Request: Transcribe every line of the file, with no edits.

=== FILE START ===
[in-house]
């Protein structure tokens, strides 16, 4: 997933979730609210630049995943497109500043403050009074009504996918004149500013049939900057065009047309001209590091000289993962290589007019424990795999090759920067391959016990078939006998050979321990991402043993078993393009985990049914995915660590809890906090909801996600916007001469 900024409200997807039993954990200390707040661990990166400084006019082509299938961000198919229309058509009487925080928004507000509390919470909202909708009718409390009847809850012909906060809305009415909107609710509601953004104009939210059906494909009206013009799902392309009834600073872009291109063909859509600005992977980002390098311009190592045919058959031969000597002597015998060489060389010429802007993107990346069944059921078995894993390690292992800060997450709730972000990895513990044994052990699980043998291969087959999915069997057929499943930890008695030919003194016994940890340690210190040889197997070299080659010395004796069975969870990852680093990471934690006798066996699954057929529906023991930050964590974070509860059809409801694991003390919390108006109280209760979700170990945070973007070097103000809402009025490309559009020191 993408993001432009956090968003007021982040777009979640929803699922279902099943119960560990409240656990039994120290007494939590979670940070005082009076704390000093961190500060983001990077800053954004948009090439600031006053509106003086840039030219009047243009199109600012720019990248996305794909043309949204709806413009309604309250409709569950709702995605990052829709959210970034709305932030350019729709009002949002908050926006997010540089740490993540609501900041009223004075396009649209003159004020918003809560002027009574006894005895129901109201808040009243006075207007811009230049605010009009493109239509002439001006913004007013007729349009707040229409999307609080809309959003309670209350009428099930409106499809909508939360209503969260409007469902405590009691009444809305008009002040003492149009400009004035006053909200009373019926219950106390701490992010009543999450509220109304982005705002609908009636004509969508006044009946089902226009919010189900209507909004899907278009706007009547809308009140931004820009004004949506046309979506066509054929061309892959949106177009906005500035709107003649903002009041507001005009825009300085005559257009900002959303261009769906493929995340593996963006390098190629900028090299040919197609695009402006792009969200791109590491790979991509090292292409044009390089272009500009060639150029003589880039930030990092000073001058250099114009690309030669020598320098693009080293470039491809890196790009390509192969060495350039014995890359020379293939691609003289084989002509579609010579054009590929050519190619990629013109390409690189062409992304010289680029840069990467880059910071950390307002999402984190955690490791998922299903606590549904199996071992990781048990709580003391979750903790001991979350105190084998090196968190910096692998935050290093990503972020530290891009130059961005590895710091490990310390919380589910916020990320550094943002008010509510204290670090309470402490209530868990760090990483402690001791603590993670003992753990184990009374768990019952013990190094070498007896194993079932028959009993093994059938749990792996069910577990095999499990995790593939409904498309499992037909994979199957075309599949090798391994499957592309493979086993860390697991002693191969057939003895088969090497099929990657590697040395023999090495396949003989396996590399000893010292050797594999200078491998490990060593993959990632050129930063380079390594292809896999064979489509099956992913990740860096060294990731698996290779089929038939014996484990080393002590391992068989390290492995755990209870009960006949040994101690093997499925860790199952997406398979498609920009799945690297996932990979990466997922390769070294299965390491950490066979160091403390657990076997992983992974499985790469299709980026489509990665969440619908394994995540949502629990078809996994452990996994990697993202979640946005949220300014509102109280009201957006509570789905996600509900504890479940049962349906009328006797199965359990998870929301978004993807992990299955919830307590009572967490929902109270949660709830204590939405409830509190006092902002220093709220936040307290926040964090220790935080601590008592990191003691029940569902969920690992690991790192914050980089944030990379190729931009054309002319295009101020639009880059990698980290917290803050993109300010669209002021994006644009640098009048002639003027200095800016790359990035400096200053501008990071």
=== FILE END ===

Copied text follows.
[in-house]
């Protein structure tokens, strides 16, 4: 997933979730609210630049995943497109500043403050009074009504996918004149500013049939900057065009047309001209590091000289993962290589007019424990795999090759920067391959016990078939006998050979321990991402043993078993393009985990049914995915660590809890906090909801996600916007001469 900024409200997807039993954990200390707040661990990166400084006019082509299938961000198919229309058509009487925080928004507000509390919470909202909708009718409390009847809850012909906060809305009415909107609710509601953004104009939210059906494909009206013009799902392309009834600073872009291109063909859509600005992977980002390098311009190592045919058959031969000597002597015998060489060389010429802007993107990346069944059921078995894993390690292992800060997450709730972000990895513990044994052990699980043998291969087959999915069997057929499943930890008695030919003194016994940890340690210190040889197997070299080659010395004796069975969870990852680093990471934690006798066996699954057929529906023991930050964590974070509860059809409801694991003390919390108006109280209760979700170990945070973007070097103000809402009025490309559009020191 993408993001432009956090968003007021982040777009979640929803699922279902099943119960560990409240656990039994120290007494939590979670940070005082009076704390000093961190500060983001990077800053954004948009090439600031006053509106003086840039030219009047243009199109600012720019990248996305794909043309949204709806413009309604309250409709569950709702995605990052829709959210970034709305932030350019729709009002949002908050926006997010540089740490993540609501900041009223004075396009649209003159004020918003809560002027009574006894005895129901109201808040009243006075207007811009230049605010009009493109239509002439001006913004007013007729349009707040229409999307609080809309959003309670209350009428099930409106499809909508939360209503969260409007469902405590009691009444809305008009002040003492149009400009004035006053909200009373019926219950106390701490992010009543999450509220109304982005705002609908009636004509969508006044009946089902226009919010189900209507909004899907278009706007009547809308009140931004820009004004949506046309979506066509054929061309892959949106177009906005500035709107003649903002009041507001005009825009300085005559257009900002959303261009769906493929995340593996963006390098190629900028090299040919197609695009402006792009969200791109590491790979991509090292292409044009390089272009500009060639150029003589880039930030990092000073001058250099114009690309030669020598320098693009080293470039491809890196790009390509192969060495350039014995890359020379293939691609003289084989002509579609010579054009590929050519190619990629013109390409690189062409992304010289680029840069990467880059910071950390307002999402984190955690490791998922299903606590549904199996071992990781048990709580003391979750903790001991979350105190084998090196968190910096692998935050290093990503972020530290891009130059961005590895710091490990310390919380589910916020990320550094943002008010509510204290670090309470402490209530868990760090990483402690001791603590993670003992753990184990009374768990019952013990190094070498007896194993079932028959009993093994059938749990792996069910577990095999499990995790593939409904498309499992037909994979199957075309599949090798391994499957592309493979086993860390697991002693191969057939003895088969090497099929990657590697040395023999090495396949003989396996590399000893010292050797594999200078491998490990060593993959990632050129930063380079390594292809896999064979489509099956992913990740860096060294990731698996290779089929038939014996484990080393002590391992068989390290492995755990209870009960006949040994101690093997499925860790199952997406398979498609920009799945690297996932990979990466997922390769070294299965390491950490066979160091403390657990076997992983992974499985790469299709980026489509990665969440619908394994995540949502629990078809996994452990996994990697993202979640946005949220300014509102109280009201957006509570789905996600509900504890479940049962349906009328006797199965359990998870929301978004993807992990299955919830307590009572967490929902109270949660709830204590939405409830509190006092902002220093709220936040307290926040964090220790935080601590008592990191003691029940569902969920690992690991790192914050980089944030990379190729931009054309002319295009101020639009880059990698980290917290803050993109300010669209002021994006644009640098009048002639003027200095800016790359990035400096200053501008990071």